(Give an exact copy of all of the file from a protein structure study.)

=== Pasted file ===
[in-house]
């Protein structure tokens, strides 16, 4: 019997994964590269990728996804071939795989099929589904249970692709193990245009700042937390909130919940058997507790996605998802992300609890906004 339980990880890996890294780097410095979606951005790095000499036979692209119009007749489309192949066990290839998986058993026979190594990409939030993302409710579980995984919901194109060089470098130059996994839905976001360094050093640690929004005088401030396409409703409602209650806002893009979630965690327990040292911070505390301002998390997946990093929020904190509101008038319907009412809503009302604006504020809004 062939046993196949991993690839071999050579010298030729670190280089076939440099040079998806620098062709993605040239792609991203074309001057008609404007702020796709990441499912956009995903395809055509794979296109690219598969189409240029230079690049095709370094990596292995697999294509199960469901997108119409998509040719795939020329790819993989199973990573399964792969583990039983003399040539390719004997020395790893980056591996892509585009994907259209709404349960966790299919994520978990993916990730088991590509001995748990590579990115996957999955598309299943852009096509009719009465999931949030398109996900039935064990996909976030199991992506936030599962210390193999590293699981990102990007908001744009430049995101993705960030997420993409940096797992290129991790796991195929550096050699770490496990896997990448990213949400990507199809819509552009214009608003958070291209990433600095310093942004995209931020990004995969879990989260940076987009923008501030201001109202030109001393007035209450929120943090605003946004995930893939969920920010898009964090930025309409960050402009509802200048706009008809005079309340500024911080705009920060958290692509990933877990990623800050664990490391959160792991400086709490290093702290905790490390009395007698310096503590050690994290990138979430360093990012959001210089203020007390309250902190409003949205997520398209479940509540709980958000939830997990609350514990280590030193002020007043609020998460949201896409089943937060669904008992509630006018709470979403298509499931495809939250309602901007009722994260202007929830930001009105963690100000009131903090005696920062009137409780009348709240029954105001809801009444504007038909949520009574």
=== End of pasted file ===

[in-house]
């Protein structure tokens, strides 16, 4: 019997994964590269990728996804071939795989099929589904249970692709193990245009700042937390909130919940058997507790996605998802992300609890906004 339980990880890996890294780097410095979606951005790095000499036979692209119009007749489309192949066990290839998986058993026979190594990409939030993302409710579980995984919901194109060089470098130059996994839905976001360094050093640690929004005088401030396409409703409602209650806002893009979630965690327990040292911070505390301002998390997946990093929020904190509101008038319907009412809503009302604006504020809004 062939046993196949991993690839071999050579010298030729670190280089076939440099040079998806620098062709993605040239792609991203074309001057008609404007702020796709990441499912956009995903395809055509794979296109690219598969189409240029230079690049095709370094990596292995697999294509199960469901997108119409998509040719795939020329790819993989199973990573399964792969583990039983003399040539390719004997020395790893980056591996892509585009994907259209709404349960966790299919994520978990993916990730088991590509001995748990590579990115996957999955598309299943852009096509009719009465999931949030398109996900039935064990996909976030199991992506936030599962210390193999590293699981990102990007908001744009430049995101993705960030997420993409940096797992290129991790796991195929550096050699770490496990896997990448990213949400990507199809819509552009214009608003958070291209990433600095310093942004995209931020990004995969879990989260940076987009923008501030201001109202030109001393007035209450929120943090605003946004995930893939969920920010898009964090930025309409960050402009509802200048706009008809005079309340500024911080705009920060958290692509990933877990990623800050664990490391959160792991400086709490290093702290905790490390009395007698310096503590050690994290990138979430360093990012959001210089203020007390309250902190409003949205997520398209479940509540709980958000939830997990609350514990280590030193002020007043609020998460949201896409089943937060669904008992509630006018709470979403298509499931495809939250309602901007009722994260202007929830930001009105963690100000009131903090005696920062009137409780009348709240029954105001809801009444504007038909949520009574």